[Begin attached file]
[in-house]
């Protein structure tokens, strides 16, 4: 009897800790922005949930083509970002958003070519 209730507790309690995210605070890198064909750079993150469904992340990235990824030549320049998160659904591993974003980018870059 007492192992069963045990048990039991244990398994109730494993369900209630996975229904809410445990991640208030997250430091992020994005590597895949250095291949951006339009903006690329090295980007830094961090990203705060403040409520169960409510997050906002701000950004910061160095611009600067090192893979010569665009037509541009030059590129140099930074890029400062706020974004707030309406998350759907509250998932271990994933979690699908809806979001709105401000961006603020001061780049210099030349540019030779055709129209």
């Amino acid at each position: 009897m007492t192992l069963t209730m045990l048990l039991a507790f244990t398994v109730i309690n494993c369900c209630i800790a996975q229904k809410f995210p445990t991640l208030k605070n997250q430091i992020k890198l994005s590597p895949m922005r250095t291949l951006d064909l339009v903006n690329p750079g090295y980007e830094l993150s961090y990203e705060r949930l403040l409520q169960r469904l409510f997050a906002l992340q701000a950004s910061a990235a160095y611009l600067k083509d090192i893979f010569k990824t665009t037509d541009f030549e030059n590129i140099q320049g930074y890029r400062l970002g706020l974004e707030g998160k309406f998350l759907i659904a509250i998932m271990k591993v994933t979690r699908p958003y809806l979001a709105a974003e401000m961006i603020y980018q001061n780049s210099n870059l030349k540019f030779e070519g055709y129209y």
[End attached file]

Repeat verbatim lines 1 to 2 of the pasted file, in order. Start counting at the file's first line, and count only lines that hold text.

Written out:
[in-house]
């Protein structure tokens, strides 16, 4: 009897800790922005949930083509970002958003070519 209730507790309690995210605070890198064909750079993150469904992340990235990824030549320049998160659904591993974003980018870059 007492192992069963045990048990039991244990398994109730494993369900209630996975229904809410445990991640208030997250430091992020994005590597895949250095291949951006339009903006690329090295980007830094961090990203705060403040409520169960409510997050906002701000950004910061160095611009600067090192893979010569665009037509541009030059590129140099930074890029400062706020974004707030309406998350759907509250998932271990994933979690699908809806979001709105401000961006603020001061780049210099030349540019030779055709129209």